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There’s nothing new about Tony Kornheiser hammering Mike Wise on his ESPN 980 radio show. Local browser histories groan under the weight of blog posts about their on-air jousts (e.g.: 1, 2, 3, 4), with the most recent chapters concerning Wise’s coverage of Gilbert Arenas‘ fall.

At issue are two questions:
1) How good was Gilbert Arenas’ birthday party, anyway?
2) Was Gilbert Arenas Mike Wise’s source for his account of the Gilbert Arenas-Javaris Crittenton confrontation?

The first point seems a bit trite, but Kornheiser, who competes against Wise’s show on WJFK-FM, has been prosecuting it with characteristic passion, using it to make the point over and again that Wise is a carpetbagger with no sense of perspective about D.C. sports history. His evidence? Passages such as this one, in Wise’s Jan. 6 open letter to Arenas.

Remember three years ago? The hottest ticket in town was that black American Express envelope, the one that contained an invitation to your 25th birthday party at Love, the club where Sean Combs and other hip-hop glitterati attended. Diddy came to Northeast for you.

Kornheiser has ever since battled the notion that Arenas’ party was of any import. From his Jan. 19 show (though you could have heard something like this most other days this week):

Kornheiser: Now to begin today’s show, I had a lot of time to think last night as I lay around being ill all day yesterday and probably still to some degree today. So I thought about what really mattered most. And what really mattered most to me was the appreciation that Gilbert Arenas had that party, and that famous rappers came to town, and, and, that created a buzz in Washington that has never before and never again will be seen or felt like that particular party at that club, whenever that was. Kevin, you were here.
Kevin Stanfield: Yeah I was here. I didn’t get the invite. I was crushed, too, man, because I told you I was at Allen Iverson‘s party, at that point, that was the biggest thing that ever happened in Washington.
Kornheiser: Much bigger than the burning of the White House many years ago.”

The second one is a bit more serious, at least as intra-journalist spats go. Wise’s Jan. 7 article “Wizards’ Arenas suspended indefinitely as new details emerge in gun incident” provided a remarkably complete account of the Joke That Ate the Wizards. “Two of the five people in the room” ran them down for Wise.

On his Jan. 7 show, Kornheiser read extensively from Wise’s piece and, on reading that Wise’s sources had told him “Arenas had originally not disclosed Crittenton’s action to protect the little-used guard from prosecution and had told Crittenton he would assume full responsibility for the actions of both players that day,” said:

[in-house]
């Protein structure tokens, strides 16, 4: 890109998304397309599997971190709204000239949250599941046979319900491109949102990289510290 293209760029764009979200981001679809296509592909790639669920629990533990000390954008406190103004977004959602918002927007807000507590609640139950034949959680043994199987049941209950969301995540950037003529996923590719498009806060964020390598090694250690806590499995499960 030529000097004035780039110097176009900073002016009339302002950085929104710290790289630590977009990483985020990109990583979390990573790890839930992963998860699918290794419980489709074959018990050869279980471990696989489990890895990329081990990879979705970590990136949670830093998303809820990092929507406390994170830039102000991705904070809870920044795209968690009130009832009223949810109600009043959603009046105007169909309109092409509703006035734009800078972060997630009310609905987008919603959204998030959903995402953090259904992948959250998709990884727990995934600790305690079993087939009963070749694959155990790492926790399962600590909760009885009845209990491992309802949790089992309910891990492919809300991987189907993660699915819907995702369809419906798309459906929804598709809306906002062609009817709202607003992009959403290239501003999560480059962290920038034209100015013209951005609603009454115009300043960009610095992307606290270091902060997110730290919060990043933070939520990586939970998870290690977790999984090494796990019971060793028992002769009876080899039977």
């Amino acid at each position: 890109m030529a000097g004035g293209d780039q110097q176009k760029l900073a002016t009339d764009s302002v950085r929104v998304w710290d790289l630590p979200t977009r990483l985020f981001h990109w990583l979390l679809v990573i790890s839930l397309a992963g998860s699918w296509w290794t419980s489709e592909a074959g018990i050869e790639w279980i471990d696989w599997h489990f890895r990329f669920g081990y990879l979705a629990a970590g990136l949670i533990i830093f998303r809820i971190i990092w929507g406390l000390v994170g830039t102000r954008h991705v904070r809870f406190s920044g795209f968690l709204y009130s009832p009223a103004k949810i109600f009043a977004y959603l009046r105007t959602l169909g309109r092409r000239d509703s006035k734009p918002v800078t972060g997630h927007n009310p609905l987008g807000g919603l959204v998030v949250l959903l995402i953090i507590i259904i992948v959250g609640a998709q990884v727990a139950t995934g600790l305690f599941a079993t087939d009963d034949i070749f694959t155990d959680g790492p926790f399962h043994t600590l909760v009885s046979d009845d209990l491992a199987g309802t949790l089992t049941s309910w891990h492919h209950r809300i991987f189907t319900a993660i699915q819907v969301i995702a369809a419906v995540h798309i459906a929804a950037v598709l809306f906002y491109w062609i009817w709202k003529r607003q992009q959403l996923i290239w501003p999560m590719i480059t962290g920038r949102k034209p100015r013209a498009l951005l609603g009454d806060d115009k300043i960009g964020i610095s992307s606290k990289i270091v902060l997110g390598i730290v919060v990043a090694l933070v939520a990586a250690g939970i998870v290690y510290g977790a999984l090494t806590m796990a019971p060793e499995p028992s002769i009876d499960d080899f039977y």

“That shines a very nice light on Gilbert Arenas. If two of the people in that room, if there were five, and two of them are being quoted on background and anonymity, one of them is Gilbert Arenas, because this story is very, very complimentary to Gilbert Arenas.”

Word-problem skills would seem to indicate Kornheiser is correct. Following Wise’s narrative, the spotlight shines ever brighter on Arenas.

“Walking into the locker room two days after the dispute on the team plane, according to two witnesses, Arenas laid out the guns in Crittenton’s locker. Two other teammates eventually sauntered in and, while Arenas was writing the note in front of Crittenton’s cubicle, in walked Crittenton, according to their account.”

That’s six people: Arenas, the two witnesses, the two other teammates, and Crittenton. But since Crittenton contests the account and we’ve already heard that there were five people present, unless one of the people in the room left, one of the two witnesses speaking to Wise has to be Arenas.

Not the case, says Wise. “If I relied on Gilbert Arenas for all my information I’m not a very good reporter,” Wise says. He says Arenas wasn’t one of the witnesses quoted. I take him through my math, subjecting him to a reading of the diagrams I’ve made of the room. In this particular grassy knoll, there appears to be a third saunterer.

“That was a screwup,” Wise says after my third attempt to explain my reasoning. There were only ever five people in the room. No one left.

And here’s why I believe him.

Look at this sentence: “Walking into the locker room two days after the dispute on the team plane, according to two witnesses, Arenas laid out the guns in Crittenton’s locker.”

“Walking into the locker room” modifies “Arenas” (“according to two witnesses” is a parenthetical). But Wise says Arenas was in the room before the two witnesses. The next sentence begins “Two other teammates eventually sauntered in.” So the correct sequence of people entering the room should be:

  1. Arenas
  2. Witness 1
  3. Witness 2
  4. Witness 3
  5. Crittenton

If the “Walking in…” sentence is one of those “small but unremitting” errors bedeviling Wise’s employer, then there are three people who could have talked to Wise, excluding Arenas.

Moreover, the prosecutors’ description of the incident closely follows Wise’s. “I can tell you the Post and myself feel very vindicated with my reporting after we read the prosecutor’s report,” Wise says.

This does not clear up the matter of the party.

“I wish I could tell you it was one of the greatest things that happened in D.C.,” Wise says. “I wasn’t there. I heard it was a great event.”

“If Tony would like to participate in journalism again,” Wise adds, “I’d love to have the discussion with him.”

Photograph of Wise by Darrow Montgomery